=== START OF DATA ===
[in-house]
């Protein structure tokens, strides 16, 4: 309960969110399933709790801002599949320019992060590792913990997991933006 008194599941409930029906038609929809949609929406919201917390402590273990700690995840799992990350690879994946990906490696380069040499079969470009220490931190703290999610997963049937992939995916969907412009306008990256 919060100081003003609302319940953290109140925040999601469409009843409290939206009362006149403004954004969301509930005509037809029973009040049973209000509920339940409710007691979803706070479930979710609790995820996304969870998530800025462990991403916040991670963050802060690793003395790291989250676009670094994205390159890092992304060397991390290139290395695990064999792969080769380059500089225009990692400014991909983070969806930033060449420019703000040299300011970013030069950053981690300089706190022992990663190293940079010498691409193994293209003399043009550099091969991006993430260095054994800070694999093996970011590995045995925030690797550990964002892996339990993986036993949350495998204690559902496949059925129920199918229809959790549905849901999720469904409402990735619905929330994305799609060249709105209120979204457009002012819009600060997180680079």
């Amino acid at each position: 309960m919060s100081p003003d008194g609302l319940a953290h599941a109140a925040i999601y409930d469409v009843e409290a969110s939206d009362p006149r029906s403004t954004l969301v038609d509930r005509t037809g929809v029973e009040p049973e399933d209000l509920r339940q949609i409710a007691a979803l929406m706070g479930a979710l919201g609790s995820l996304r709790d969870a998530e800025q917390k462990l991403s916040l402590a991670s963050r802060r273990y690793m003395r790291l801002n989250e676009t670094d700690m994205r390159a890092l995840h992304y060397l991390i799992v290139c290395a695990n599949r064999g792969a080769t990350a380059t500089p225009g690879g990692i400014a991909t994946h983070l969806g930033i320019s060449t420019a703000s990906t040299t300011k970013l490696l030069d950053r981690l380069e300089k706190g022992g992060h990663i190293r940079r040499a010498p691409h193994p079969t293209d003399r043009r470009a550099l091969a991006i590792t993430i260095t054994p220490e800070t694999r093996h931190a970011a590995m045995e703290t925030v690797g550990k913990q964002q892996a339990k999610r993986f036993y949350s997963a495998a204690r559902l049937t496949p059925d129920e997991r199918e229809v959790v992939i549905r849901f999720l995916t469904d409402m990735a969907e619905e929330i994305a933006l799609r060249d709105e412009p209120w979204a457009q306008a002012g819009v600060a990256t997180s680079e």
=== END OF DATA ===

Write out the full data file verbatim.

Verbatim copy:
[in-house]
């Protein structure tokens, strides 16, 4: 309960969110399933709790801002599949320019992060590792913990997991933006 008194599941409930029906038609929809949609929406919201917390402590273990700690995840799992990350690879994946990906490696380069040499079969470009220490931190703290999610997963049937992939995916969907412009306008990256 919060100081003003609302319940953290109140925040999601469409009843409290939206009362006149403004954004969301509930005509037809029973009040049973209000509920339940409710007691979803706070479930979710609790995820996304969870998530800025462990991403916040991670963050802060690793003395790291989250676009670094994205390159890092992304060397991390290139290395695990064999792969080769380059500089225009990692400014991909983070969806930033060449420019703000040299300011970013030069950053981690300089706190022992990663190293940079010498691409193994293209003399043009550099091969991006993430260095054994800070694999093996970011590995045995925030690797550990964002892996339990993986036993949350495998204690559902496949059925129920199918229809959790549905849901999720469904409402990735619905929330994305799609060249709105209120979204457009002012819009600060997180680079």
């Amino acid at each position: 309960m919060s100081p003003d008194g609302l319940a953290h599941a109140a925040i999601y409930d469409v009843e409290a969110s939206d009362p006149r029906s403004t954004l969301v038609d509930r005509t037809g929809v029973e009040p049973e399933d209000l509920r339940q949609i409710a007691a979803l929406m706070g479930a979710l919201g609790s995820l996304r709790d969870a998530e800025q917390k462990l991403s916040l402590a991670s963050r802060r273990y690793m003395r790291l801002n989250e676009t670094d700690m994205r390159a890092l995840h992304y060397l991390i799992v290139c290395a695990n599949r064999g792969a080769t990350a380059t500089p225009g690879g990692i400014a991909t994946h983070l969806g930033i320019s060449t420019a703000s990906t040299t300011k970013l490696l030069d950053r981690l380069e300089k706190g022992g992060h990663i190293r940079r040499a010498p691409h193994p079969t293209d003399r043009r470009a550099l091969a991006i590792t993430i260095t054994p220490e800070t694999r093996h931190a970011a590995m045995e703290t925030v690797g550990k913990q964002q892996a339990k999610r993986f036993y949350s997963a495998a204690r559902l049937t496949p059925d129920e997991r199918e229809v959790v992939i549905r849901f999720l995916t469904d409402m990735a969907e619905e929330i994305a933006l799609r060249d709105e412009p209120w979204a457009q306008a002012g819009v600060a990256t997180s680079e």